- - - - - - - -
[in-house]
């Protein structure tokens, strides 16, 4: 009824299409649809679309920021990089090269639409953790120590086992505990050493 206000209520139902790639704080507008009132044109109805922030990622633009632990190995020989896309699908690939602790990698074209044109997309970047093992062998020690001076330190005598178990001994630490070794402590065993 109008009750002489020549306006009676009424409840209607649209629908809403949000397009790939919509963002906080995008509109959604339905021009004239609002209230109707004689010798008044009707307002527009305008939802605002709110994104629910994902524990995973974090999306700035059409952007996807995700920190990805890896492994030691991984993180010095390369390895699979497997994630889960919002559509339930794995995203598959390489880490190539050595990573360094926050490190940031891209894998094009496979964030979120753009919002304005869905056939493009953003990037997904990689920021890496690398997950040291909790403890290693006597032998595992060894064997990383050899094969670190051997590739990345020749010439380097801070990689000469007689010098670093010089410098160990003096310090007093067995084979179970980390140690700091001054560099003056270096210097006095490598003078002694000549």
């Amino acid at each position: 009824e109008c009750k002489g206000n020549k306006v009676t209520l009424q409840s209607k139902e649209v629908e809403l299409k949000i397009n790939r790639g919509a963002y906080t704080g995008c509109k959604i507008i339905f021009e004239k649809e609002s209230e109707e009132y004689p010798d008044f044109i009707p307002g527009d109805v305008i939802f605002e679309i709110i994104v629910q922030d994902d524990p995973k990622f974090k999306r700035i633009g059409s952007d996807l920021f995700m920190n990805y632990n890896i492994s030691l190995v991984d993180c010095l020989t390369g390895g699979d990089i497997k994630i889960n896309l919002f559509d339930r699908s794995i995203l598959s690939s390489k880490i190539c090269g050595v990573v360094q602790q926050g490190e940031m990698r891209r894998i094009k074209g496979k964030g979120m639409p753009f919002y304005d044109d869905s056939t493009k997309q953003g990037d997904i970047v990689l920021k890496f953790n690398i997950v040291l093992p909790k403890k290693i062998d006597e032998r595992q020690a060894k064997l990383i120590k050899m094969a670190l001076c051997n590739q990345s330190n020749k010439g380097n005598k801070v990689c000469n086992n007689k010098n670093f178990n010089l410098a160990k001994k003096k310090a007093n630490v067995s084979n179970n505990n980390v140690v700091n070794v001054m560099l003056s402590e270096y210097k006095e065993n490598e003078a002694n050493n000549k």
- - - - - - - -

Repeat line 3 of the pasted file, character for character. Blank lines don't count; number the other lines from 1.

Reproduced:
């Amino acid at each position: 009824e109008c009750k002489g206000n020549k306006v009676t209520l009424q409840s209607k139902e649209v629908e809403l299409k949000i397009n790939r790639g919509a963002y906080t704080g995008c509109k959604i507008i339905f021009e004239k649809e609002s209230e109707e009132y004689p010798d008044f044109i009707p307002g527009d109805v305008i939802f605002e679309i709110i994104v629910q922030d994902d524990p995973k990622f974090k999306r700035i633009g059409s952007d996807l920021f995700m920190n990805y632990n890896i492994s030691l190995v991984d993180c010095l020989t390369g390895g699979d990089i497997k994630i889960n896309l919002f559509d339930r699908s794995i995203l598959s690939s390489k880490i190539c090269g050595v990573v360094q602790q926050g490190e940031m990698r891209r894998i094009k074209g496979k964030g979120m639409p753009f919002y304005d044109d869905s056939t493009k997309q953003g990037d997904i970047v990689l920021k890496f953790n690398i997950v040291l093992p909790k403890k290693i062998d006597e032998r595992q020690a060894k064997l990383i120590k050899m094969a670190l001076c051997n590739q990345s330190n020749k010439g380097n005598k801070v990689c000469n086992n007689k010098n670093f178990n010089l410098a160990k001994k003096k310090a007093n630490v067995s084979n179970n505990n980390v140690v700091n070794v001054m560099l003056s402590e270096y210097k006095e065993n490598e003078a002694n050493n000549k």